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Principle 6 - Confidentiality

Individual data collected by statistical agencies for statistical compilation, whether they refer to natural or legal persons, are to be strictly confidential and used exclusively for statistical purposes.

Reliable official statistics depend on public co-operation and goodwill to provide accurate and timely information requested in surveys. Such co-operation and goodwill is maintained by protecting the

confidentiality of information provided by respondents. Key aspects of confidentiality protection are maintaining information securely, avoiding release of identifiable information in statistical outputs, managing

access to microdata for statistical research, and ensuring that individual information is used solely for statistical purposes. Without such co-operation, response rates can be too low and threaten the accuracy of the statistics, or legal enforcement may be required. In many countries, the requirements for protecting confidentiality and restrictions on use of individual data are set out in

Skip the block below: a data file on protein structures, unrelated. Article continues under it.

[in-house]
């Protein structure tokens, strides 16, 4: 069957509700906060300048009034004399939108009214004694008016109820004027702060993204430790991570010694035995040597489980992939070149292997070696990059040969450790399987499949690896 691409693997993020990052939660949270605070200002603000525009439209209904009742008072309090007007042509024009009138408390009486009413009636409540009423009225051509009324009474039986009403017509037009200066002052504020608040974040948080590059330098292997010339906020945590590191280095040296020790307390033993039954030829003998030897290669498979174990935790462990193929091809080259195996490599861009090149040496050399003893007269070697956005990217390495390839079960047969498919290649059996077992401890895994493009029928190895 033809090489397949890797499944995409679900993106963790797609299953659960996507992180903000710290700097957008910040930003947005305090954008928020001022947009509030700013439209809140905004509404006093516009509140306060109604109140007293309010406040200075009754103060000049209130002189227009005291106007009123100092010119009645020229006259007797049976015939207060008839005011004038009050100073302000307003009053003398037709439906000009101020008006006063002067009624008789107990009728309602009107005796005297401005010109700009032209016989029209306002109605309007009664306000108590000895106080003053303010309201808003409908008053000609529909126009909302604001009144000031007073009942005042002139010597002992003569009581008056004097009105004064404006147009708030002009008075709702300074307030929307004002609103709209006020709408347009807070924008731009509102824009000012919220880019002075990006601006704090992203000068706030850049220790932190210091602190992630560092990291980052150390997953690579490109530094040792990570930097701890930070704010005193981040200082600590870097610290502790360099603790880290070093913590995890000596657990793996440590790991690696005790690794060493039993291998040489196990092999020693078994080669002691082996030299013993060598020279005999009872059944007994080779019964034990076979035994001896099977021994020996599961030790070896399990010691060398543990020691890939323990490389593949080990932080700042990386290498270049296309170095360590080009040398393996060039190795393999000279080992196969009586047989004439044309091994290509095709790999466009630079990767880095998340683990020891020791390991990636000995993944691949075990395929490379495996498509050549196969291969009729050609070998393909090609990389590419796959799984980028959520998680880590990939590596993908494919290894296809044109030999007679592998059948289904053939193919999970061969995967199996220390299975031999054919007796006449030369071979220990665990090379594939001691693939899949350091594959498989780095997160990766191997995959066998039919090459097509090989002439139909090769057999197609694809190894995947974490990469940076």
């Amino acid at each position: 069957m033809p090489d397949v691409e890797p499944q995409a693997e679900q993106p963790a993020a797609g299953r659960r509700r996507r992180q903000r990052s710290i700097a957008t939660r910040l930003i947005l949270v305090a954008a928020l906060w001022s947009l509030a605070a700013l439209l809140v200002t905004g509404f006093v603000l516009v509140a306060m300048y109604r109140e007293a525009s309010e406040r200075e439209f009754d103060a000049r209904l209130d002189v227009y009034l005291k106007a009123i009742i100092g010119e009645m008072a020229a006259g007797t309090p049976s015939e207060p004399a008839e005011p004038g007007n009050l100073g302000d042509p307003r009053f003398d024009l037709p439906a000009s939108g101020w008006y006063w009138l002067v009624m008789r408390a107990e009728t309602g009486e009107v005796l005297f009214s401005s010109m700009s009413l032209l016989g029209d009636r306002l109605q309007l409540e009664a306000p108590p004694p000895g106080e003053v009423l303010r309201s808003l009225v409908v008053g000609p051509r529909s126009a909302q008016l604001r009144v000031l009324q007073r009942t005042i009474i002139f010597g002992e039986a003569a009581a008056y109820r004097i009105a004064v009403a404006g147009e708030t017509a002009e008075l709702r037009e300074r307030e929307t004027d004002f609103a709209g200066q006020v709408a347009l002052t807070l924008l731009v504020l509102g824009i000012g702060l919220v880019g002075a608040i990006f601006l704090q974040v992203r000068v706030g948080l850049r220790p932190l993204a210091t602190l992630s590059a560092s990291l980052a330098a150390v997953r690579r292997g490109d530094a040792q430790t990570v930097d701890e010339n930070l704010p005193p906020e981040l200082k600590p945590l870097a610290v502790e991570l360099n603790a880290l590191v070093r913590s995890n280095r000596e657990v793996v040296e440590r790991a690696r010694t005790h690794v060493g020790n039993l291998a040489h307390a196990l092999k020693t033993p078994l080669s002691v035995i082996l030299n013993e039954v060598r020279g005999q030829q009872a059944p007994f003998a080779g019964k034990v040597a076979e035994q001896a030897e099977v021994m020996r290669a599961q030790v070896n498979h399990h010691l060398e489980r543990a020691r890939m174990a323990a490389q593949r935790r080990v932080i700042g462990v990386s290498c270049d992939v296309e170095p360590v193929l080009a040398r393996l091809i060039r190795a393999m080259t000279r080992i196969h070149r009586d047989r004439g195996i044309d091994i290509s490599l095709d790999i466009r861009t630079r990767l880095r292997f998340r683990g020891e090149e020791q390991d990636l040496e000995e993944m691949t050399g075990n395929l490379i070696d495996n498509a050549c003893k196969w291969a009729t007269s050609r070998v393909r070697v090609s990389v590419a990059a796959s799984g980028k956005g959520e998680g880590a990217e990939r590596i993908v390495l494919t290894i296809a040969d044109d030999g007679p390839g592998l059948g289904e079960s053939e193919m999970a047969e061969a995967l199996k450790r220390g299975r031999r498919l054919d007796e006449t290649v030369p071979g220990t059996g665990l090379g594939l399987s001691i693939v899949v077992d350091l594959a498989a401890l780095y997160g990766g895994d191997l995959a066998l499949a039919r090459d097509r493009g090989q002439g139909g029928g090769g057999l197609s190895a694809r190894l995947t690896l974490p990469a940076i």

statistics legislation (see Principle 7)

As well as the need to maintain public confidence that confidential information will be kept as such and used solely for statistical purposes, there is the extra issue of

privacy . All surveys represent a degree of intrusion, which must be justified on the basis of the need for public information on issues of importance.